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How Being an Accessable Artist Makes You Money - Part I



If you’ve ever heard of Blog Talk Radio chances are you know all about Artists Helping Artists: Selling Your Art On-Line with Leslie Saeta.  The show focuses on how to market and sell art, along with interviews with artists, gallery personnel and others who share knowledge and experience in art business.  The show is very casual and laid back in presentation but does have some genuinely good advice on how to make the possibility of selling art a much more frequent event at your website.


I've been a belated listener for a few years now and one of the coolest things I discovered from the show dealt with how to integrate your social media, your art website and real-time sales leads between the two.  Ms. Saeta had a little plugin application on her blog that allowed a user to contact her to ask questions on how to purchase art, pricing and other information, live.  The plugin had a simple GUI (graphical user interface) and could be moderately customized through CSS to match your site’s or portfolio’s style.  Above all it was clean and looked professional.  I actually used it to contact Leslie right after a show.  I quickly followed suit and added it to my own art website.  Then Google stepped in with reportedly, a $100 million dollars.

To the dismay of hundreds of libraries, schools and thousands across the entire blogosphere, MeeboMe quickly and quietly announced that they were shutting down July 11th, 2012.  You can read the story in full from PCMag.com.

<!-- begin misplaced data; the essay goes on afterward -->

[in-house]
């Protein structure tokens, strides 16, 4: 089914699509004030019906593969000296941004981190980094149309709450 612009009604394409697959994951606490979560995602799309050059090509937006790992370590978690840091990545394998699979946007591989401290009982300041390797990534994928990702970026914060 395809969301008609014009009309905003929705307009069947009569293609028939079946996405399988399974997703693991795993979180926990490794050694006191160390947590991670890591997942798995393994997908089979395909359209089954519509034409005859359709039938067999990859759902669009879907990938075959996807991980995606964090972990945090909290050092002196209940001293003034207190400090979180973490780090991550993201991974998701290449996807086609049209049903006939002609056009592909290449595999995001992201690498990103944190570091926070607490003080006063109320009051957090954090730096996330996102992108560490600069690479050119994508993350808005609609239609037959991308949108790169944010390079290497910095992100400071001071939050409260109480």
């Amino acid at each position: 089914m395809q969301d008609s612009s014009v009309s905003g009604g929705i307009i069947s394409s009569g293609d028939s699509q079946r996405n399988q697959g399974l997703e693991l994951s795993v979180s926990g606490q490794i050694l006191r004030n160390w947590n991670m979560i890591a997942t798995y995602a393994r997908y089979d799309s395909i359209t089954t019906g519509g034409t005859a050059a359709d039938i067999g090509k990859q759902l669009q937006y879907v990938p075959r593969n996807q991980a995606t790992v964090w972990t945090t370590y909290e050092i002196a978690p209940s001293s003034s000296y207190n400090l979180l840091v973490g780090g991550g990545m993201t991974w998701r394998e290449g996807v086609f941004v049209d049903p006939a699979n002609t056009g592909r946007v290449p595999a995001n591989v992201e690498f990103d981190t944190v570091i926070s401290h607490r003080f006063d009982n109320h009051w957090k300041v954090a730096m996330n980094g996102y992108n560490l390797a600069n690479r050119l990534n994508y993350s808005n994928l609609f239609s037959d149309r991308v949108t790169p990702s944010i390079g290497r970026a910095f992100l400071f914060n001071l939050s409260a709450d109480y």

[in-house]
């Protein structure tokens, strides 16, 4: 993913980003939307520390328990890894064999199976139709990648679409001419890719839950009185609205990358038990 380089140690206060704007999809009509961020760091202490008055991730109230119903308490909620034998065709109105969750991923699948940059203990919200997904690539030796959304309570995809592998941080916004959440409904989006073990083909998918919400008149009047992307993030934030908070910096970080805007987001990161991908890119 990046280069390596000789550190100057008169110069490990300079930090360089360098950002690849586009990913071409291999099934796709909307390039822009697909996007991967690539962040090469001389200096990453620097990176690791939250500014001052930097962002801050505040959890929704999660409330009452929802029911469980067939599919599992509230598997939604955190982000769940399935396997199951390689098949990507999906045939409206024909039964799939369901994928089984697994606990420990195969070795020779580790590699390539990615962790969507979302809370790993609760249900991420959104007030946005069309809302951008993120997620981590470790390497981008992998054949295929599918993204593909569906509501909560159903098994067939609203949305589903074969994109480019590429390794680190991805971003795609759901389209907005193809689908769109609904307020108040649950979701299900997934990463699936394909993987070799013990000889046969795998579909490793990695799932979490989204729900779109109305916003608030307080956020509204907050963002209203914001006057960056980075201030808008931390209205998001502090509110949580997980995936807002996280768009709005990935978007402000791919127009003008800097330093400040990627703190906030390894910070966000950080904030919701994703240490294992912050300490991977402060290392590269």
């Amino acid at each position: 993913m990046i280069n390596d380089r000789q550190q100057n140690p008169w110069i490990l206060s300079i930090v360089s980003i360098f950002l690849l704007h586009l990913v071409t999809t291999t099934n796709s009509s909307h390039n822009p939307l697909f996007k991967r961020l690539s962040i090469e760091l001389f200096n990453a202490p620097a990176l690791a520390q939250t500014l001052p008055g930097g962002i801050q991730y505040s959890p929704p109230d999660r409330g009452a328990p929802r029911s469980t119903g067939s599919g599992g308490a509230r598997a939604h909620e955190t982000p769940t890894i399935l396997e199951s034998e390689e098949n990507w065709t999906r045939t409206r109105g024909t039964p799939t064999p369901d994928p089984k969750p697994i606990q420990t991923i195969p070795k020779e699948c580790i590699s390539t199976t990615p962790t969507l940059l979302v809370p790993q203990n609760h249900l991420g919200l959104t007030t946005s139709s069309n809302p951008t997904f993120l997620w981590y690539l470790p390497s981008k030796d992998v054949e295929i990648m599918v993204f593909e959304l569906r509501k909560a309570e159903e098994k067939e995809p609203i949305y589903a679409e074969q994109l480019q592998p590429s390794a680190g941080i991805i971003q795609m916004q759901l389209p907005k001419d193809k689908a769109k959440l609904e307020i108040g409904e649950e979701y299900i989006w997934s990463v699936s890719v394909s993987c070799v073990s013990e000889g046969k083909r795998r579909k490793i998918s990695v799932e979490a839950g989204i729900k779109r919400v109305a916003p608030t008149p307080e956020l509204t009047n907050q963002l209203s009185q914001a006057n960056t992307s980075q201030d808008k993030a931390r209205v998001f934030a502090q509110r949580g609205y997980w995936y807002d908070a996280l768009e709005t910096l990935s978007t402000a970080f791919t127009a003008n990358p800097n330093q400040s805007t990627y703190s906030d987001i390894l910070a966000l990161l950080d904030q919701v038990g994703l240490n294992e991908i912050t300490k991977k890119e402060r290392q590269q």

This left a vacuum.  Many users, unaware of the closure found their websites broken, riddled with 404 errors, and much more importantly, lost potential art customers who didn't want to go through the trouble to send email or friend requests via Facebook.  As cruel as it might sound, your art presence needs to be immediate and accessible in today’s foul economy where the difference between making a profitable connection is literally measured in seconds.  A visitor typically won't get beyond a meager 2 pages deep at your site if they've stumbled across it organically from a search engine or another linked source.  If a visitor already knows you as an artist from a gallery or exhibition, congratulations!  Since initial contact has already been made and they know where, when and how to purchase artwork the battle is half won.  The quality of your artwork must do the rest (along with some selling finesse).  If there's anything to retain here, it is that high quality work begets success and buyers. 


When the MeeboMe widget was taken off market, this blog fortunately or perhaps tragically so low in readership, wasn't effected. But I still loved the idea of having a potential customer free to contact me, ask a question and receive an immediate response. That speaks volumes. It speaks to dedication and seriousness to your work and your willingness to connect on a personal level.

There are more than a few options to integrate a chat box into the blogging or site platform of your choice.  WordPress and Blogger have several ready to go straight from their layouts. One could alternatively use one of the many social IM programs like AIM, iChat, Yahoo Messenger, GTalk, ICQ or Windows Messenger but many of these are user specific in nature - a person must already have that installed on their computer to use the service to contact you.  Most of those plugins are proprietary in nature and cannot be customized or retain embarrassing and unprofessional advertisements. Chats can also be made from scratch using Java, Javascript, and/or XML pretty easily but connectivity becomes a very complicated problem once you step outside of the rooted site.  We need a solution that is useful beyond sitting at one’s desk all day hoping for an inquiry that may never come.  MeeboMe was straightforward, easy to use, easy on the eyes, universal and had the ability to connect the customer to the artist at any time, in the studio or on the go.

The requirements are clear: minimal site impact, universal, professional, some custom styling, reliable, mobile and free.  More to come in Part II…